Louis XIV – known as the Sun King – was King of France for over 70 years, reigning from 1643 to 1715. In 1662 his Minister, Jean-Baptiste Colbert, put forward the idea of creating a series of medals commemorating the triumphs of Louis’ reign – a medallic history. This was to form an extraordinary work of collaborative art that resulted in a unique and fascinating self-portrait of the regime that dominated Europe for nearly 60 years.

The display explores the background to the medallic history’s production, introducing some of the key people involved in its design and execution, including Colbert, artist and sculptor Jean Warin and authors Charles Perrault (best known today for his collection of fairy tales) and Jean Racine. The display uses a selection of the British Museum’s outstanding collection of medals produced during this period to tell this fascinating story – from the setting up of a ‘Little Academy’ (a committee established in 1663 to advise Louis on commemorating his reign) to the process of creation and production, and how Louis was represented.

The show also includes a 1702 folio edition of the medallic history (Médailles sur les principaux événements du règne de Louis le Grand – essentially a catalogue of the medals that were produced) from the Department of Coins and Medals’ library collection.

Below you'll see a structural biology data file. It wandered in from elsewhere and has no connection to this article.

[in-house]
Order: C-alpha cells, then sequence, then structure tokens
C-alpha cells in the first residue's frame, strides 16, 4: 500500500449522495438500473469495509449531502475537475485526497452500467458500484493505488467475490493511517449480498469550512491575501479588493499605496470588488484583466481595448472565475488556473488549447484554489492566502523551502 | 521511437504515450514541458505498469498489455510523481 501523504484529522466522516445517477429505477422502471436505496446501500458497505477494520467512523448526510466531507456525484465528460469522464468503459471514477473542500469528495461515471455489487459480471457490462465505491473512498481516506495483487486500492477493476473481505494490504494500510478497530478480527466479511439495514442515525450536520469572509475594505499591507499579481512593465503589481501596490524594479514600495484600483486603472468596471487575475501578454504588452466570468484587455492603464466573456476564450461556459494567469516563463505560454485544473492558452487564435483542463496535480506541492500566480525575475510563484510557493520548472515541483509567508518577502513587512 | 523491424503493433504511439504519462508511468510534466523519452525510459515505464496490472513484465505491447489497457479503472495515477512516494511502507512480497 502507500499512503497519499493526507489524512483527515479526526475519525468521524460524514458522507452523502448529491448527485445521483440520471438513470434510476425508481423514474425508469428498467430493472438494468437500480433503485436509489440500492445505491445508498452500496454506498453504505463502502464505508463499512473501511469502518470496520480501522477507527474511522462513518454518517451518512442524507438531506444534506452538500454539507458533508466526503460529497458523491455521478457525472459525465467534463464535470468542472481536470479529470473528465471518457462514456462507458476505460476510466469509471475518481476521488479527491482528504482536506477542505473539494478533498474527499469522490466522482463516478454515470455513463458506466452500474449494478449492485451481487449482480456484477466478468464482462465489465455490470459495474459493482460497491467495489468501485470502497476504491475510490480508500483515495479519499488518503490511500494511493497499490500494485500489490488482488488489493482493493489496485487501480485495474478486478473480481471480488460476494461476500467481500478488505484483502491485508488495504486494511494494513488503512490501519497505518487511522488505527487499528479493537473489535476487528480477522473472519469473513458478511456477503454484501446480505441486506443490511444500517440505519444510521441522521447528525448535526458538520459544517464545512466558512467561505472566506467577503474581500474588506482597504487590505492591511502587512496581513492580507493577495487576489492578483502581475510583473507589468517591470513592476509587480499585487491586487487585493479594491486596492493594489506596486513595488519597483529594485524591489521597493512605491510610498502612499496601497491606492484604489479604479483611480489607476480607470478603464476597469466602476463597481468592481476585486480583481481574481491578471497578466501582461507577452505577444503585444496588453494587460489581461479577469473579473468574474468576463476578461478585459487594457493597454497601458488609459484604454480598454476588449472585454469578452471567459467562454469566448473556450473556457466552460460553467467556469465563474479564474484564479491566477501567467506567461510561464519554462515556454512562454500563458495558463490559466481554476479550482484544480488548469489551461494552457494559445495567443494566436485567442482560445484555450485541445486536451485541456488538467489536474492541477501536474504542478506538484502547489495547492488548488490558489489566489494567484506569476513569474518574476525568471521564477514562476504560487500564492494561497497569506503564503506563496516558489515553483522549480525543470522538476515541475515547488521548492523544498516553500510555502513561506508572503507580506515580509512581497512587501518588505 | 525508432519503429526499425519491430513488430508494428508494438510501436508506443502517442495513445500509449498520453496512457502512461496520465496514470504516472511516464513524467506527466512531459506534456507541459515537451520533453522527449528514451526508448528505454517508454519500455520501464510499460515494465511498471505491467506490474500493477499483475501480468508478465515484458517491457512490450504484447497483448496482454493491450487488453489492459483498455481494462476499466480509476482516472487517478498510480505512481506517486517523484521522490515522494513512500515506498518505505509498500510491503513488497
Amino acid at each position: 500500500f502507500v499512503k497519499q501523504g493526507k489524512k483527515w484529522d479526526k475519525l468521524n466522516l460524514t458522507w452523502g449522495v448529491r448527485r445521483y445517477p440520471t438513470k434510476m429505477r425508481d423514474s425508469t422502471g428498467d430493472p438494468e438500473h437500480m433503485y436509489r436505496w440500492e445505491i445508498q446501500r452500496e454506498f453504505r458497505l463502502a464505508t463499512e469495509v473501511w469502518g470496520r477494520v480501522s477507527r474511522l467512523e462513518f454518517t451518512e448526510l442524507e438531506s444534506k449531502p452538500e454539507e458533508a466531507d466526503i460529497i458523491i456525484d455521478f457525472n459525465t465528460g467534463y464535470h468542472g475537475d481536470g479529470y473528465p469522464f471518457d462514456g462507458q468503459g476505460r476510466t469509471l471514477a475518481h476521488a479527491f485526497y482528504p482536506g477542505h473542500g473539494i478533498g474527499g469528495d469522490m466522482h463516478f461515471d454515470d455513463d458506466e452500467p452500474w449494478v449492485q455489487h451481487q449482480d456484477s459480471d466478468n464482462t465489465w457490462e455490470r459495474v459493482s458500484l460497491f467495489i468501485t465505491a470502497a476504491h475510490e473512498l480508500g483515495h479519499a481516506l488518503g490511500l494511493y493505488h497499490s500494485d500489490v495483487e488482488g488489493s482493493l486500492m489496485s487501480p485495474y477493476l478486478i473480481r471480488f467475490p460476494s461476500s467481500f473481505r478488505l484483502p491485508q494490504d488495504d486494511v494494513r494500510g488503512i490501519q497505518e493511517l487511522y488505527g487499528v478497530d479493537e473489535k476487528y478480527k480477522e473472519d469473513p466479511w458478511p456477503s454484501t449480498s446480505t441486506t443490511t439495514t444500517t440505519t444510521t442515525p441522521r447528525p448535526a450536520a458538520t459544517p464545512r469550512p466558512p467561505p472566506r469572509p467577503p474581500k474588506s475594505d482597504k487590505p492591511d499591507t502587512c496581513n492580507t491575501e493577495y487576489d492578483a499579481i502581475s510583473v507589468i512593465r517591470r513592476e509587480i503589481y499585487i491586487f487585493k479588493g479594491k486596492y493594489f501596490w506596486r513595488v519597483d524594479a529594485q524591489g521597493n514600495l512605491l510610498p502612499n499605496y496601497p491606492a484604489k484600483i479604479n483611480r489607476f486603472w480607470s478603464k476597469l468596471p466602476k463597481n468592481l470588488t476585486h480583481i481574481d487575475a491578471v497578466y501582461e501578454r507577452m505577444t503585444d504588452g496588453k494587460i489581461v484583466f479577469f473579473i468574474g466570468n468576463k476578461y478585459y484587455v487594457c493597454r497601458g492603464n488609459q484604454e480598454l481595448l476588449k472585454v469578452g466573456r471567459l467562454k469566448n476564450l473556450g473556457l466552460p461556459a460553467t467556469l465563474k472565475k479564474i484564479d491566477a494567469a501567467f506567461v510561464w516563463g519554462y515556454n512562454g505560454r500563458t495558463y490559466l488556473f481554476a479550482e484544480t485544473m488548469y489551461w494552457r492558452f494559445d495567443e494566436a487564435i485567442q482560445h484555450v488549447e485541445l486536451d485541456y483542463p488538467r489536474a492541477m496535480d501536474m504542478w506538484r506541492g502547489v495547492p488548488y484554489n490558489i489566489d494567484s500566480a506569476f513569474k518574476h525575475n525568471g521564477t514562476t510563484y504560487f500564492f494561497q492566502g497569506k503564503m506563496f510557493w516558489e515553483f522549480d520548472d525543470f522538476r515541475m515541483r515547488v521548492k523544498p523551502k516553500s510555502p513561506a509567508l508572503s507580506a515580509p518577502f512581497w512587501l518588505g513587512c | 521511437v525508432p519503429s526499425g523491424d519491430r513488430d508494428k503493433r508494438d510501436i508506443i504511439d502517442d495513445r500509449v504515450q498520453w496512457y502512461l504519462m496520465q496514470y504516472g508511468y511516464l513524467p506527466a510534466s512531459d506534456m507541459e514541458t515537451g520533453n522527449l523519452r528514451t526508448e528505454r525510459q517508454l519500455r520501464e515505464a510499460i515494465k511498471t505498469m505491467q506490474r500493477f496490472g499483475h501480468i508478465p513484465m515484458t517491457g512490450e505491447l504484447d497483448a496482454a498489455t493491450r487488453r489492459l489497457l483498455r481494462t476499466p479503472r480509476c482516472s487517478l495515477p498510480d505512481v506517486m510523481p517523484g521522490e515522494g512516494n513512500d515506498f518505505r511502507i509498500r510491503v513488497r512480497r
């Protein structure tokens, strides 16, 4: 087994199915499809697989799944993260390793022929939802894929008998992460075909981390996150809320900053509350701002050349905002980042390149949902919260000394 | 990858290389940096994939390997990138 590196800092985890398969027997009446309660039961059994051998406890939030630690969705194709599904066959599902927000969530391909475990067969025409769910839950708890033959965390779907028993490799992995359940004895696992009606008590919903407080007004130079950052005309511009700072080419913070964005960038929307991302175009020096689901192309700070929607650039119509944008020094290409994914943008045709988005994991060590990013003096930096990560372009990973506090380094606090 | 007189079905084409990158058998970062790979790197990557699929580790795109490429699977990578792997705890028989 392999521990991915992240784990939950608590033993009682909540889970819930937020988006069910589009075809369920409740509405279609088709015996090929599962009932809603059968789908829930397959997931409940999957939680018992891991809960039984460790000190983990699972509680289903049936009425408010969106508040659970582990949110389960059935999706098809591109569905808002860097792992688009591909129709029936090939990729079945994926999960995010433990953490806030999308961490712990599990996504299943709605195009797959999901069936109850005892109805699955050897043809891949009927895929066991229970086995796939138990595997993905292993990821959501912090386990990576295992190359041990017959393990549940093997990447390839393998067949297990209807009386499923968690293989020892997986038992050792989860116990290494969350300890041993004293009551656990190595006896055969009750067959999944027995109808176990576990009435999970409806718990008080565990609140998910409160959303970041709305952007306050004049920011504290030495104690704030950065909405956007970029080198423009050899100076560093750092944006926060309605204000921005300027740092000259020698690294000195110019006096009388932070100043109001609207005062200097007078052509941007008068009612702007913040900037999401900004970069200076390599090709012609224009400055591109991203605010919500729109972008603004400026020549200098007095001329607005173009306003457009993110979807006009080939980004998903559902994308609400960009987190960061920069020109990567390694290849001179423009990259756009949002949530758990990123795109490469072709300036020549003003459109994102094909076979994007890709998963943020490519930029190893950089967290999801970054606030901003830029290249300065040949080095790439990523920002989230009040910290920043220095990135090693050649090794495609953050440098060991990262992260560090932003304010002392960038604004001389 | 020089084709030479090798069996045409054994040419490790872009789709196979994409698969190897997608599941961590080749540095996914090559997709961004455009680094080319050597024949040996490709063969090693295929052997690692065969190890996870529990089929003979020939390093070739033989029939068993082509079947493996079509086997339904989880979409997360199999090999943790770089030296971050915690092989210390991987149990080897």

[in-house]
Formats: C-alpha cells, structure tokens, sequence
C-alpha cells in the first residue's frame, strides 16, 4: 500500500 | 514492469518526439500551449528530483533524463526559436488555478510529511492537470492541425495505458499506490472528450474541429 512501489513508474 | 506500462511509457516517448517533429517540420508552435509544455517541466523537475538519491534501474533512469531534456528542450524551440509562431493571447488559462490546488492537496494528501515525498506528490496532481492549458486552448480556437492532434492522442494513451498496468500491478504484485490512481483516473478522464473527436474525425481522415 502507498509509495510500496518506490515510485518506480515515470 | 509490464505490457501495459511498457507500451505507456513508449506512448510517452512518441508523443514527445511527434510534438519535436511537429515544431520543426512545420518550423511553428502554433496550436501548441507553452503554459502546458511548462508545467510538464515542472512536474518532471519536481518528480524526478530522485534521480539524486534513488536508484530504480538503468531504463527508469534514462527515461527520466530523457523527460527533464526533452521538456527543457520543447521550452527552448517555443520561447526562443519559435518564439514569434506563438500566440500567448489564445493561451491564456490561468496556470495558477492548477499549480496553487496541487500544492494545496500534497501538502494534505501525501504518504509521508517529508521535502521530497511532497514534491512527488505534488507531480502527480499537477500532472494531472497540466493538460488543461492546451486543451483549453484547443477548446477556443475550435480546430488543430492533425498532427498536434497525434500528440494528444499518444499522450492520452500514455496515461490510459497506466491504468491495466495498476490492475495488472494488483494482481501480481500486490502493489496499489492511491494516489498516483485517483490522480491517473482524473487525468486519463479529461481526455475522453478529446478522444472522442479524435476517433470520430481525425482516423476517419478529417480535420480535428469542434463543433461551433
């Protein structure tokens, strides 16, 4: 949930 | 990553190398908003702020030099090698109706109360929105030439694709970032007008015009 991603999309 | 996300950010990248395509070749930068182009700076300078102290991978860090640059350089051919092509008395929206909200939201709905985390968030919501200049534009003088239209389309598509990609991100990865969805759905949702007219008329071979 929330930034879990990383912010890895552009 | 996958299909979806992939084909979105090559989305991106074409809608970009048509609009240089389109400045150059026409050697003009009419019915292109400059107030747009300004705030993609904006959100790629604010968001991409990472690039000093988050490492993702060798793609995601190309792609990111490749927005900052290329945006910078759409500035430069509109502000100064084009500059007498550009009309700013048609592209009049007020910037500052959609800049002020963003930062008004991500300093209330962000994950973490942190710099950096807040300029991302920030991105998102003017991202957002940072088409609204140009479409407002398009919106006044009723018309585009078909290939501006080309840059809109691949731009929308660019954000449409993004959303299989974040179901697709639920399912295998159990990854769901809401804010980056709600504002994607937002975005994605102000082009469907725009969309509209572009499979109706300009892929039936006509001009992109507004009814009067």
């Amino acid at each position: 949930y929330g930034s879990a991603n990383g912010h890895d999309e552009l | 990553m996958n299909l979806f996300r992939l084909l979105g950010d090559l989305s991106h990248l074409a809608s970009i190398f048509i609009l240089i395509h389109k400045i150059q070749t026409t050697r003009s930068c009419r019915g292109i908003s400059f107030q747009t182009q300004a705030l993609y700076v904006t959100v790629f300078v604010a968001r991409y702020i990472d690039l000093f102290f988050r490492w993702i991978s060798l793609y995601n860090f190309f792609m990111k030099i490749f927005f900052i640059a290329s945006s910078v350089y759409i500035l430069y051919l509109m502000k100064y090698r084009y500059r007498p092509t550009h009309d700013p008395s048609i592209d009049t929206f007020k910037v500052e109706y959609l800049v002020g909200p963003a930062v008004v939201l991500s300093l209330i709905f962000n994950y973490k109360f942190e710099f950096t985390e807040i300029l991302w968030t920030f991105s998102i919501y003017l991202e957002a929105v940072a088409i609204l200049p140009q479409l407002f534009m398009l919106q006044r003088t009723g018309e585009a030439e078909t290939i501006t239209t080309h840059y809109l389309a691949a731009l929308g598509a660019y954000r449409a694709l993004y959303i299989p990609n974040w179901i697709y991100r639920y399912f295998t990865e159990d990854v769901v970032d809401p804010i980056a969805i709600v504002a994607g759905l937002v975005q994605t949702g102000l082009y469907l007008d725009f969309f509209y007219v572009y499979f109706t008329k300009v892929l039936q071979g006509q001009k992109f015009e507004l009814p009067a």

British Museum Website

Contact: British Museum
Great Russell Street
London WC1B 3DG
United Kingdom
Tel: 44 20 7323 8299

Events in Classical Music

Jan Lisiecki, piano
LONDON, ENGLAND  •  Wigmore Hall  •  30 October 2015

Mozart, Liszt, Mendelssohn, Chopin

Jan Lisiecki, piano



Wigmore Hall Website

Detailed schedule information:
7:30 pm

Contact: Wigmore Hall
36 Wigmore Street
Tel: (44) 20 7935 2141

Thomas Hampson baritone; Wolfram Rieger piano
LONDON, ENGLAND  •  Wigmore Hall  •  19 October 2015

Opera composers in song

Thomas Hampson baritone
Wolfram Rieger piano

Wigmore Hall Website

Detailed schedule information:
7:30 pm

Contact: Wigmore Hall
36 Wigmore Street
Tel: (44) 20 7935 2141

Trevor Pinnock & Friends
LONDON:, ENGLAND  •  Wigmore Hall  •  13 October 2015

Purcell: Theatre Music and Dido and Aeneas